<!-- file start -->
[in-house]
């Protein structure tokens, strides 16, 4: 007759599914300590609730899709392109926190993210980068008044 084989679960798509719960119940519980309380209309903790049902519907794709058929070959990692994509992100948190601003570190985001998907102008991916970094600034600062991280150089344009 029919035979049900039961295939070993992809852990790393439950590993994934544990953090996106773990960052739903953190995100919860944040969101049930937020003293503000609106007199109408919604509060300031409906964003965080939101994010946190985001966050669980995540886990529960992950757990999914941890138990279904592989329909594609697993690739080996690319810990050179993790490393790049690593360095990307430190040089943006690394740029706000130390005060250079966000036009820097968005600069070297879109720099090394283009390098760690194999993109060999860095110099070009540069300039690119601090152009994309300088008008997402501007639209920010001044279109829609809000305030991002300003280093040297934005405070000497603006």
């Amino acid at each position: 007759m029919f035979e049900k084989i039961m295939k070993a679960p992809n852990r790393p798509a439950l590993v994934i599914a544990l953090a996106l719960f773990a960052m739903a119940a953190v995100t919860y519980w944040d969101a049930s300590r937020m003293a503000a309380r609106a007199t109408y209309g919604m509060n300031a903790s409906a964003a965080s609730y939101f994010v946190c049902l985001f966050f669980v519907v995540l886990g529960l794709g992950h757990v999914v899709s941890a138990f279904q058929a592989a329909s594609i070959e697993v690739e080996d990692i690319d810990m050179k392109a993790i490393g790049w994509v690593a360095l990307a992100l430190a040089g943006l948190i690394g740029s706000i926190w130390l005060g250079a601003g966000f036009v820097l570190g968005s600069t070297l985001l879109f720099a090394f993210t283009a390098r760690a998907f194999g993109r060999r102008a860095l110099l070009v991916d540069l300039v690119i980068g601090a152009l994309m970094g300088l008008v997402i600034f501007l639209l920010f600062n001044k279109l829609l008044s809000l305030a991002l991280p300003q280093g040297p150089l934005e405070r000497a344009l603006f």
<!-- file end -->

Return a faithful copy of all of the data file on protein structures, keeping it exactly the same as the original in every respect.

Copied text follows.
[in-house]
């Protein structure tokens, strides 16, 4: 007759599914300590609730899709392109926190993210980068008044 084989679960798509719960119940519980309380209309903790049902519907794709058929070959990692994509992100948190601003570190985001998907102008991916970094600034600062991280150089344009 029919035979049900039961295939070993992809852990790393439950590993994934544990953090996106773990960052739903953190995100919860944040969101049930937020003293503000609106007199109408919604509060300031409906964003965080939101994010946190985001966050669980995540886990529960992950757990999914941890138990279904592989329909594609697993690739080996690319810990050179993790490393790049690593360095990307430190040089943006690394740029706000130390005060250079966000036009820097968005600069070297879109720099090394283009390098760690194999993109060999860095110099070009540069300039690119601090152009994309300088008008997402501007639209920010001044279109829609809000305030991002300003280093040297934005405070000497603006």
């Amino acid at each position: 007759m029919f035979e049900k084989i039961m295939k070993a679960p992809n852990r790393p798509a439950l590993v994934i599914a544990l953090a996106l719960f773990a960052m739903a119940a953190v995100t919860y519980w944040d969101a049930s300590r937020m003293a503000a309380r609106a007199t109408y209309g919604m509060n300031a903790s409906a964003a965080s609730y939101f994010v946190c049902l985001f966050f669980v519907v995540l886990g529960l794709g992950h757990v999914v899709s941890a138990f279904q058929a592989a329909s594609i070959e697993v690739e080996d990692i690319d810990m050179k392109a993790i490393g790049w994509v690593a360095l990307a992100l430190a040089g943006l948190i690394g740029s706000i926190w130390l005060g250079a601003g966000f036009v820097l570190g968005s600069t070297l985001l879109f720099a090394f993210t283009a390098r760690a998907f194999g993109r060999r102008a860095l110099l070009v991916d540069l300039v690119i980068g601090a152009l994309m970094g300088l008008v997402i600034f501007l639209l920010f600062n001044k279109l829609l008044s809000l305030a991002l991280p300003q280093g040297p150089l934005e405070r000497a344009l603006f």